Mike Barkley wrote:I strongly advise to keep working with pinto beans. They taste amazing fresh from the garden.
Joseph Lofthouse wrote:I grow my beans all jumbled together, hoping that it will increase the cross pollination rate over planting all of the same variety next to each other. If I grew them separate, it would make it easier for me to identify naturally occurring hybrids.
Joseph Lofthouse wrote:I only grow bush(ish) beans. If I grew pole beans, I would grow them separate from the bush beans.
Joseph Lofthouse wrote:What I have noticed, is that some particular variety (or plant) may produce ten times more beans than other varieties or plants. The trick to quick landrace development is to grow enough varieties that the out-performers can be quickly identified. That's a big part of why I like to identify hybrid beans, and plant them preferentially, because every seed (recently descended from hybrids) is essentially it's own unique variety for the first 5 or so years, until the inbreeding takes over again.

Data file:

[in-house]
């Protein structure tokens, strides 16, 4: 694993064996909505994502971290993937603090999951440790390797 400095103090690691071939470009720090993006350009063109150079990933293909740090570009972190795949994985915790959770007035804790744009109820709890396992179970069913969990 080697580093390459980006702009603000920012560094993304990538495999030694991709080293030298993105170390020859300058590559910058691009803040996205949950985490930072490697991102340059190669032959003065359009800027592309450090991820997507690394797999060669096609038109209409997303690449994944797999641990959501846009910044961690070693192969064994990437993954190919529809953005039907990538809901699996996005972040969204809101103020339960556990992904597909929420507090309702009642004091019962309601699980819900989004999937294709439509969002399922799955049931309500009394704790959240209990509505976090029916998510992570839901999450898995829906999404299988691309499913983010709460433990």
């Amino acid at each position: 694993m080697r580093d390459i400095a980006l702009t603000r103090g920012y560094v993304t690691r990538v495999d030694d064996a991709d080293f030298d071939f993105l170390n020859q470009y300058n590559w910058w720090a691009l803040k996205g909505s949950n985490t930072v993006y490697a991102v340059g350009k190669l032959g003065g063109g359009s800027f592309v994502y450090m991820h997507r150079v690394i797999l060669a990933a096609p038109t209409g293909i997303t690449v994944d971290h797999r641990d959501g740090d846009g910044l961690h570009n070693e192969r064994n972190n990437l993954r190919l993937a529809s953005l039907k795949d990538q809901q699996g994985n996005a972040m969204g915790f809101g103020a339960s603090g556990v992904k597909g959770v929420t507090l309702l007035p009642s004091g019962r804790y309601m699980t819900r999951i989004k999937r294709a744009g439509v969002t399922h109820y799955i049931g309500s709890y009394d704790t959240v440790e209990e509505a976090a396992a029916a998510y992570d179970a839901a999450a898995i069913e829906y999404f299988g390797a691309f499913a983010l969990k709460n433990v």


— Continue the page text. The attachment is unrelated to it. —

raven ranson wrote:For me, I like beans that cook the same rate. So for the first few years, I sifted the beans into a few different sizes.
Now, I'm extracting out the white coloured beans from the mix because we like the taste of those best.
For me, I like beans that cook the same rate. So for the first few years, I sifted the beans into a few different sizes.
A berm makes a great wind break. And Iwe all like to break wind once in a while. Like this tiny ad:
Dave Burton's Boot Adventures at Wheaton Labs and Basecamphttps://permies.com/t/119676/permaculture-projects/Dave-Burton-Boot-Adventures-Wheaton